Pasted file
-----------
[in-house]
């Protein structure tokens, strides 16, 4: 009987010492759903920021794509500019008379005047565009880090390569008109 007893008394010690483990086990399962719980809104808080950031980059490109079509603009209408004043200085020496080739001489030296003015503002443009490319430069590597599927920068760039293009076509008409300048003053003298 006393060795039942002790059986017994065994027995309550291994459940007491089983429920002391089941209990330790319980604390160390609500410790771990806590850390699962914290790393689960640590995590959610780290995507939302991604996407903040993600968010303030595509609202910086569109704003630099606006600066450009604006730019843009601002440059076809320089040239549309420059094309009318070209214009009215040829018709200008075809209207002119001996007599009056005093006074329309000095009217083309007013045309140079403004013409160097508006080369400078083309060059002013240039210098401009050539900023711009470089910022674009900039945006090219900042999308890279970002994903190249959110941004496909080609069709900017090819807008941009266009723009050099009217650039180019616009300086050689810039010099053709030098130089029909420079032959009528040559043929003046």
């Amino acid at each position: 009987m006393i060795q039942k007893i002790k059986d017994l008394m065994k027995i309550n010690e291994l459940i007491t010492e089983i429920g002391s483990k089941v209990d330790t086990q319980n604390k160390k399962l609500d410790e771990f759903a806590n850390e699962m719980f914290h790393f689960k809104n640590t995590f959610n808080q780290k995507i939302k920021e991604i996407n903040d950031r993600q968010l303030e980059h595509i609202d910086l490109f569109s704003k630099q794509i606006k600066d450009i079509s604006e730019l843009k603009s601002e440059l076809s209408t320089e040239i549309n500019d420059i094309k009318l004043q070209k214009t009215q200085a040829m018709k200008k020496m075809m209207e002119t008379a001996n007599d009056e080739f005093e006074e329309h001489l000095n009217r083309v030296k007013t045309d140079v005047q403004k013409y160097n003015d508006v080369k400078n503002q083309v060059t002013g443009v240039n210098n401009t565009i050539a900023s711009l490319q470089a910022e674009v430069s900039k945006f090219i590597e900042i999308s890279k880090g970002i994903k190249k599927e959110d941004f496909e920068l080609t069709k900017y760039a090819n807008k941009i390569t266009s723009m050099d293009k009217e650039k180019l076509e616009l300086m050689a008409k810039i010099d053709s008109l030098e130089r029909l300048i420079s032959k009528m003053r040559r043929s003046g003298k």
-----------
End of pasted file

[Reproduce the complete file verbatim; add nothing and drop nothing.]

[in-house]
């Protein structure tokens, strides 16, 4: 009987010492759903920021794509500019008379005047565009880090390569008109 007893008394010690483990086990399962719980809104808080950031980059490109079509603009209408004043200085020496080739001489030296003015503002443009490319430069590597599927920068760039293009076509008409300048003053003298 006393060795039942002790059986017994065994027995309550291994459940007491089983429920002391089941209990330790319980604390160390609500410790771990806590850390699962914290790393689960640590995590959610780290995507939302991604996407903040993600968010303030595509609202910086569109704003630099606006600066450009604006730019843009601002440059076809320089040239549309420059094309009318070209214009009215040829018709200008075809209207002119001996007599009056005093006074329309000095009217083309007013045309140079403004013409160097508006080369400078083309060059002013240039210098401009050539900023711009470089910022674009900039945006090219900042999308890279970002994903190249959110941004496909080609069709900017090819807008941009266009723009050099009217650039180019616009300086050689810039010099053709030098130089029909420079032959009528040559043929003046």
């Amino acid at each position: 009987m006393i060795q039942k007893i002790k059986d017994l008394m065994k027995i309550n010690e291994l459940i007491t010492e089983i429920g002391s483990k089941v209990d330790t086990q319980n604390k160390k399962l609500d410790e771990f759903a806590n850390e699962m719980f914290h790393f689960k809104n640590t995590f959610n808080q780290k995507i939302k920021e991604i996407n903040d950031r993600q968010l303030e980059h595509i609202d910086l490109f569109s704003k630099q794509i606006k600066d450009i079509s604006e730019l843009k603009s601002e440059l076809s209408t320089e040239i549309n500019d420059i094309k009318l004043q070209k214009t009215q200085a040829m018709k200008k020496m075809m209207e002119t008379a001996n007599d009056e080739f005093e006074e329309h001489l000095n009217r083309v030296k007013t045309d140079v005047q403004k013409y160097n003015d508006v080369k400078n503002q083309v060059t002013g443009v240039n210098n401009t565009i050539a900023s711009l490319q470089a910022e674009v430069s900039k945006f090219i590597e900042i999308s890279k880090g970002i994903k190249k599927e959110d941004f496909e920068l080609t069709k900017y760039a090819n807008k941009i390569t266009s723009m050099d293009k009217e650039k180019l076509e616009l300086m050689a008409k810039i010099d053709s008109l030098e130089r029909l300048i420079s032959k009528m003053r040559r043929s003046g003298k």